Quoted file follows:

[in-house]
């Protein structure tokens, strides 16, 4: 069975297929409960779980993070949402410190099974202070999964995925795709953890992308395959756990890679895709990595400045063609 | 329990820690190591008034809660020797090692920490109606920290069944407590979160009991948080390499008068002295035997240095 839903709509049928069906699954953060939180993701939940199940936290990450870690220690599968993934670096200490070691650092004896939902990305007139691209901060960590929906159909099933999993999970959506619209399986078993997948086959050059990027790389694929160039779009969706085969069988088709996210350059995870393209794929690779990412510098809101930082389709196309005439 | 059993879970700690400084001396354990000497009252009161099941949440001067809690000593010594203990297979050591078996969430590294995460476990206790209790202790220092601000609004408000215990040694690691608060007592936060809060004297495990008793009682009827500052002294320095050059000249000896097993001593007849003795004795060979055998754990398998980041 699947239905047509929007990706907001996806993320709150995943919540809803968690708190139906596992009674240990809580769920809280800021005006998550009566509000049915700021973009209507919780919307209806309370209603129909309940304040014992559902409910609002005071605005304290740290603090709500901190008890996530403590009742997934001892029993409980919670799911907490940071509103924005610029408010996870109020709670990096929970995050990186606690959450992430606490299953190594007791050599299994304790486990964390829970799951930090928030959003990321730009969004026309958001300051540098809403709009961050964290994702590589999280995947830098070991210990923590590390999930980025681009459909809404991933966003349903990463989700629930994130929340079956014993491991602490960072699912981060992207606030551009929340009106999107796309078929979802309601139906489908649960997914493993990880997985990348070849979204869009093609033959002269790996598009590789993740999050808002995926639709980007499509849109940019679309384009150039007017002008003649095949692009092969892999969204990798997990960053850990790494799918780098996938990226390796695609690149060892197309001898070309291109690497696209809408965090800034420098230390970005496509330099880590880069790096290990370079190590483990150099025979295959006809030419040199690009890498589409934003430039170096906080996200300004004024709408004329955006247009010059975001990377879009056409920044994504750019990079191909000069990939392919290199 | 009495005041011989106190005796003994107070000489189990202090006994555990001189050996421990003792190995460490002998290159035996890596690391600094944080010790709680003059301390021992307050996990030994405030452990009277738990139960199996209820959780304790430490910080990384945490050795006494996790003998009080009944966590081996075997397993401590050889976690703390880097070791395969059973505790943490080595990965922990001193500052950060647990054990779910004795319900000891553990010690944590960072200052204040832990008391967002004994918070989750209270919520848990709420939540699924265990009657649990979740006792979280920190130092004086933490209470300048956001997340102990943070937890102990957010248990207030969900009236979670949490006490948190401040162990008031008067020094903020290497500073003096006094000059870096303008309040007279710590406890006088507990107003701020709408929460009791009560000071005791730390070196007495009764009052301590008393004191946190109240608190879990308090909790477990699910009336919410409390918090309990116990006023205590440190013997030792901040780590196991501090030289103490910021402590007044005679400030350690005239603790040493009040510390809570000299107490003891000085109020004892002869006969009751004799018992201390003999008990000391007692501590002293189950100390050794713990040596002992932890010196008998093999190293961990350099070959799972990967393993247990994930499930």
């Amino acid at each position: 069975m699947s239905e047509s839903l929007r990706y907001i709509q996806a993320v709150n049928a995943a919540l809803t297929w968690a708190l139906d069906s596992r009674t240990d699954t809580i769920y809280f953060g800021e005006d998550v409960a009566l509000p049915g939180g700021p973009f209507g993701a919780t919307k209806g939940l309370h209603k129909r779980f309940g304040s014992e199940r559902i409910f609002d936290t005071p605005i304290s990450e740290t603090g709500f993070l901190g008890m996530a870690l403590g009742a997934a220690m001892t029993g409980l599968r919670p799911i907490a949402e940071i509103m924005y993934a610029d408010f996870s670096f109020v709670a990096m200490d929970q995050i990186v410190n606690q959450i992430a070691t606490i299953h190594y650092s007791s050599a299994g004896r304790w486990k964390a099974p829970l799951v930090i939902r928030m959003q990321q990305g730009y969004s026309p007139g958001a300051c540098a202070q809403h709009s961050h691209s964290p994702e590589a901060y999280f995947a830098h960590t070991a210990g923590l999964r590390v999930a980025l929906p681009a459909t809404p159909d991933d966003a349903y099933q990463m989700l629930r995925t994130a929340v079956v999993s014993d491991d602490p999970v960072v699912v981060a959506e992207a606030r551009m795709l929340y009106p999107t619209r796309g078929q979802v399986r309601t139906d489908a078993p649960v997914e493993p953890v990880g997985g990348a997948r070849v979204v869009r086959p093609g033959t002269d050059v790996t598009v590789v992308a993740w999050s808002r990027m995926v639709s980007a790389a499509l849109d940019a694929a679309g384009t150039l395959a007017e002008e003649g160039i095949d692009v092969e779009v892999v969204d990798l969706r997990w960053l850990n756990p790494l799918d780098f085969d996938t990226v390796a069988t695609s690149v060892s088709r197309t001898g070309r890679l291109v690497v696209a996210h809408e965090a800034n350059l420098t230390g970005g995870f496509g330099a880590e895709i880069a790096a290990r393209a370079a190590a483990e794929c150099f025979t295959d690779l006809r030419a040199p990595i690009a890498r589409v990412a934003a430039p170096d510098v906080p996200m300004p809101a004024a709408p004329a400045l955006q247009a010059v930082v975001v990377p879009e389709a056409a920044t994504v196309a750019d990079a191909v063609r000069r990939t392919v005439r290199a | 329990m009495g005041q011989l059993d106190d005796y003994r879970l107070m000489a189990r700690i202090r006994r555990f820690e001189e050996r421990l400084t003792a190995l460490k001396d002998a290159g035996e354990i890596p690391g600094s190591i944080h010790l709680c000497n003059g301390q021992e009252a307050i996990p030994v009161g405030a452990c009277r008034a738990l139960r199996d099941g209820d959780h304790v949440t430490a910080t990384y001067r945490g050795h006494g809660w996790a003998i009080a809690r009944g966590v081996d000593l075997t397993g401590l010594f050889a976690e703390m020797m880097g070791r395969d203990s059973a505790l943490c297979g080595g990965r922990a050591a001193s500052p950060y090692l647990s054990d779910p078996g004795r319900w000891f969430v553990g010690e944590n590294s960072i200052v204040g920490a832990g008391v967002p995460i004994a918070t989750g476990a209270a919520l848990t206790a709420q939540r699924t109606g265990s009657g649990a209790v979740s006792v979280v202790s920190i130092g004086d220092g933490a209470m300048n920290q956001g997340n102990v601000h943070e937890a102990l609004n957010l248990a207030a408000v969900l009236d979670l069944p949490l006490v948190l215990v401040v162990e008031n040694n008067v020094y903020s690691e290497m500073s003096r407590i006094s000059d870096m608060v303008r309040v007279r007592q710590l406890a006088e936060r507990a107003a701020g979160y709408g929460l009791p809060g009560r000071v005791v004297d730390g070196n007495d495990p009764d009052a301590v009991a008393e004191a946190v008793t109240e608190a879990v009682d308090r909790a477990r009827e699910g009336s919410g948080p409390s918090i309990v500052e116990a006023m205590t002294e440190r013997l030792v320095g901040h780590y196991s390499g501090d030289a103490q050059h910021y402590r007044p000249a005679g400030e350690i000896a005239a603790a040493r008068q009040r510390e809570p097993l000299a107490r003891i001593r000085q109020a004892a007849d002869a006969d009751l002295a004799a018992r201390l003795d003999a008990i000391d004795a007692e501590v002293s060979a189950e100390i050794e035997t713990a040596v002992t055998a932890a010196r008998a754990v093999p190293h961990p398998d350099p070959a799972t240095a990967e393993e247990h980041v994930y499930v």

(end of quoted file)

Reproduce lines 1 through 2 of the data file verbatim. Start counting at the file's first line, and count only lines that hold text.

[in-house]
């Protein structure tokens, strides 16, 4: 069975297929409960779980993070949402410190099974202070999964995925795709953890992308395959756990890679895709990595400045063609 | 329990820690190591008034809660020797090692920490109606920290069944407590979160009991948080390499008068002295035997240095 839903709509049928069906699954953060939180993701939940199940936290990450870690220690599968993934670096200490070691650092004896939902990305007139691209901060960590929906159909099933999993999970959506619209399986078993997948086959050059990027790389694929160039779009969706085969069988088709996210350059995870393209794929690779990412510098809101930082389709196309005439 | 059993879970700690400084001396354990000497009252009161099941949440001067809690000593010594203990297979050591078996969430590294995460476990206790209790202790220092601000609004408000215990040694690691608060007592936060809060004297495990008793009682009827500052002294320095050059000249000896097993001593007849003795004795060979055998754990398998980041 699947239905047509929007990706907001996806993320709150995943919540809803968690708190139906596992009674240990809580769920809280800021005006998550009566509000049915700021973009209507919780919307209806309370209603129909309940304040014992559902409910609002005071605005304290740290603090709500901190008890996530403590009742997934001892029993409980919670799911907490940071509103924005610029408010996870109020709670990096929970995050990186606690959450992430606490299953190594007791050599299994304790486990964390829970799951930090928030959003990321730009969004026309958001300051540098809403709009961050964290994702590589999280995947830098070991210990923590590390999930980025681009459909809404991933966003349903990463989700629930994130929340079956014993491991602490960072699912981060992207606030551009929340009106999107796309078929979802309601139906489908649960997914493993990880997985990348070849979204869009093609033959002269790996598009590789993740999050808002995926639709980007499509849109940019679309384009150039007017002008003649095949692009092969892999969204990798997990960053850990790494799918780098996938990226390796695609690149060892197309001898070309291109690497696209809408965090800034420098230390970005496509330099880590880069790096290990370079190590483990150099025979295959006809030419040199690009890498589409934003430039170096906080996200300004004024709408004329955006247009010059975001990377879009056409920044994504750019990079191909000069990939392919290199 | 009495005041011989106190005796003994107070000489189990202090006994555990001189050996421990003792190995460490002998290159035996890596690391600094944080010790709680003059301390021992307050996990030994405030452990009277738990139960199996209820959780304790430490910080990384945490050795006494996790003998009080009944966590081996075997397993401590050889976690703390880097070791395969059973505790943490080595990965922990001193500052950060647990054990779910004795319900000891553990010690944590960072200052204040832990008391967002004994918070989750209270919520848990709420939540699924265990009657649990979740006792979280920190130092004086933490209470300048956001997340102990943070937890102990957010248990207030969900009236979670949490006490948190401040162990008031008067020094903020290497500073003096006094000059870096303008309040007279710590406890006088507990107003701020709408929460009791009560000071005791730390070196007495009764009052301590008393004191946190109240608190879990308090909790477990699910009336919410409390918090309990116990006023205590440190013997030792901040780590196991501090030289103490910021402590007044005679400030350690005239603790040493009040510390809570000299107490003891000085109020004892002869006969009751004799018992201390003999008990000391007692501590002293189950100390050794713990040596002992932890010196008998093999190293961990350099070959799972990967393993247990994930499930």